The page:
Leap Wireless International, the parent of Cricket Communications, plans to triple its planned LTE coverage from 20-25 million to 60-65million POPs by 2014, according to Leap CEO Doug Hutcheson, speaking at the 40th Annual J.P. Morgan Global Technology, Media and Telecom Conference last week in Boston.
In March, Cricket signed a five-year wholesale agreement to use Clearwire’s proposed LTE network. Previously, it had a wholesale agreement with the now-bankrupt Lightsquared. Late last year, the carrier began its multi-year transition to 4G LTE with a commercial market launch in its Tucson, Ariz.
The carrier has not divulged its LTE vendors, however. Leap spokesman Greg Lund told the AGL Bulletin the company has not been in any hurry to deploy LTE, choosing instead to wait until handset and infrastructure costs come down.
“We felt the significant device costs that were presented to us would come down in line with what our customers [could afford] in the back half of this year,” Lund said. “That is why we took a more measured approach to device and infrastructure sourcing.”
Clearwire has said it will announce its LTE vendors in the third quarter of this this year and plans to deploy 5,000 TD-LTE base stations by June 2013, increasing to 8,000 thereafter. Leap will probably announce its vendors for LTE in the second half of this year, Lund said.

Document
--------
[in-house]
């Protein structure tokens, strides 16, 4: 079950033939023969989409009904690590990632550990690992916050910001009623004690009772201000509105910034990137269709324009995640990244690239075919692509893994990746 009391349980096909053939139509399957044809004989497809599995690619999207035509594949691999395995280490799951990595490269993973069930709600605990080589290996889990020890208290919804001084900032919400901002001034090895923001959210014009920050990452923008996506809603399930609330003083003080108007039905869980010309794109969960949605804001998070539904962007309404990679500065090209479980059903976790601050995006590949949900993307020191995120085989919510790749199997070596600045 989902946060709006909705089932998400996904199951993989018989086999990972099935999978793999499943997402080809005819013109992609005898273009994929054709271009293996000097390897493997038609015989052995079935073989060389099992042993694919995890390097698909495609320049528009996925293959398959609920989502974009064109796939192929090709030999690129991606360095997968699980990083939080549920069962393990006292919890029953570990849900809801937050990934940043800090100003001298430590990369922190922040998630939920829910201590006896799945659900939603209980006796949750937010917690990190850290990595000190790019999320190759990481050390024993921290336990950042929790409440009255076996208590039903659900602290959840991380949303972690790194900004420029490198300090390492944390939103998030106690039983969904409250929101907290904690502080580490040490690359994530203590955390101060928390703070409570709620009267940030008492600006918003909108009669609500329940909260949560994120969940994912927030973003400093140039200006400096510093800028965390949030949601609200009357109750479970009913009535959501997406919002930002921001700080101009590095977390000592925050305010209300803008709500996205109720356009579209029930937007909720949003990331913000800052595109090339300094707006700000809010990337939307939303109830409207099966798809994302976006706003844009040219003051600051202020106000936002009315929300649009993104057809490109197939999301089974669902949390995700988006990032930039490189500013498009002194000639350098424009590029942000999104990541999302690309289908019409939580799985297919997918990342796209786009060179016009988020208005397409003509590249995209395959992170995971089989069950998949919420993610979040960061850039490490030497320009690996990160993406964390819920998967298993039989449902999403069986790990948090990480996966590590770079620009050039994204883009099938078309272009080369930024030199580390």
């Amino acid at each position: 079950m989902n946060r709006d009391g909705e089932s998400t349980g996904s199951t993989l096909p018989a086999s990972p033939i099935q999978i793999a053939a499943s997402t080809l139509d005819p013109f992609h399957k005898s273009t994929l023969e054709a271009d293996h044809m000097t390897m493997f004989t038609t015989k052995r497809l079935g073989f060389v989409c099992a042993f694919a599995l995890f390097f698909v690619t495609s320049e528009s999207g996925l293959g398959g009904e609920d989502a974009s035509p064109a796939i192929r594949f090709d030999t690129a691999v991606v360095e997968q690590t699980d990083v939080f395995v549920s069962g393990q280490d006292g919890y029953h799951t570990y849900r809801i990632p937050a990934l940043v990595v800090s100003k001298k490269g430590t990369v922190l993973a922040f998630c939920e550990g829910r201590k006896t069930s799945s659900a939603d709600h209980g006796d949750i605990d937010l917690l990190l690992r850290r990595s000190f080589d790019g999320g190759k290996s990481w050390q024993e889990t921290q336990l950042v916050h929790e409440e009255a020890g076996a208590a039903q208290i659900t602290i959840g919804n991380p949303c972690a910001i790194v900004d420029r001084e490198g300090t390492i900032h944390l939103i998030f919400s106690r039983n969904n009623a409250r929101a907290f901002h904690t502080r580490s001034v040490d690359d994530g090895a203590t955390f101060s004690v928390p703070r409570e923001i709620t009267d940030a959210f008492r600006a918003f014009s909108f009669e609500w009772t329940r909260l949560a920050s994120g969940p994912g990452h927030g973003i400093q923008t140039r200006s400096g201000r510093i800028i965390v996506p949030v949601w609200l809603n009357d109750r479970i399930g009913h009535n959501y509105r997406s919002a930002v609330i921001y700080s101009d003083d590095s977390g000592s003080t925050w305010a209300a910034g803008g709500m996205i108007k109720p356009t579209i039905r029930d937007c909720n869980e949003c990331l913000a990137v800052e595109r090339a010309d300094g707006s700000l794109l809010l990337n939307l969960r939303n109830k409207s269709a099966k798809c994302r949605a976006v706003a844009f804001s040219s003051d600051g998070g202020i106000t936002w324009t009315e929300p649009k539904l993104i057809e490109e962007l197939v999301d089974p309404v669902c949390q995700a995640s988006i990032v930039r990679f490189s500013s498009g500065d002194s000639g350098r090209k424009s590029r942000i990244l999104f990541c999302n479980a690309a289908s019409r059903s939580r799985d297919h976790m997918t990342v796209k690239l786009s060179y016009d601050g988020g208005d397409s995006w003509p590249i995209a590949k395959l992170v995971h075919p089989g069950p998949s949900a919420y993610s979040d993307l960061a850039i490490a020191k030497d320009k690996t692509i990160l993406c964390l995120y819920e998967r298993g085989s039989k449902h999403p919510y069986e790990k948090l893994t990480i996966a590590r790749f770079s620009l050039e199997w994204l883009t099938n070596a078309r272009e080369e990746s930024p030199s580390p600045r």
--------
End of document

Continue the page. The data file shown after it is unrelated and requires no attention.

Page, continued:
“Carriers are busy adding coverage and capacity – good for towers,” Christopher Larsen, senior research analyst with Piper/Larsen, wrote in a note on last week’s CTIA show in New Orleans. “AT&T and Verizon have maintained their aggressive push to build-out LTE. Sprint is driving high levels of activity with its Network Vision deployment. Finally, T-Mobile is making progress with its LTE strategy, announcing its vendors this week. (see relate story) With the rapid growth of wireless data usage likely to continue and to push the carriers to keep up with capacity demands, we think the tower operators will continue to see strong growth in the U.S. for the foreseeable future.”
Mobile Experts projects more than 14 million radio transceivers will be installed during 2016, with more than half deployed for LTE services.
“Despite the rise of small cells, the macro infrastructure market will remain strong,” said Joe Madden, principal analyst at Mobile Experts. “In particular, rising data traffic demand will drive a need for ongoing investment in the macro layer, especially for 3G, TD-LTE, and LTE-FDD systems.”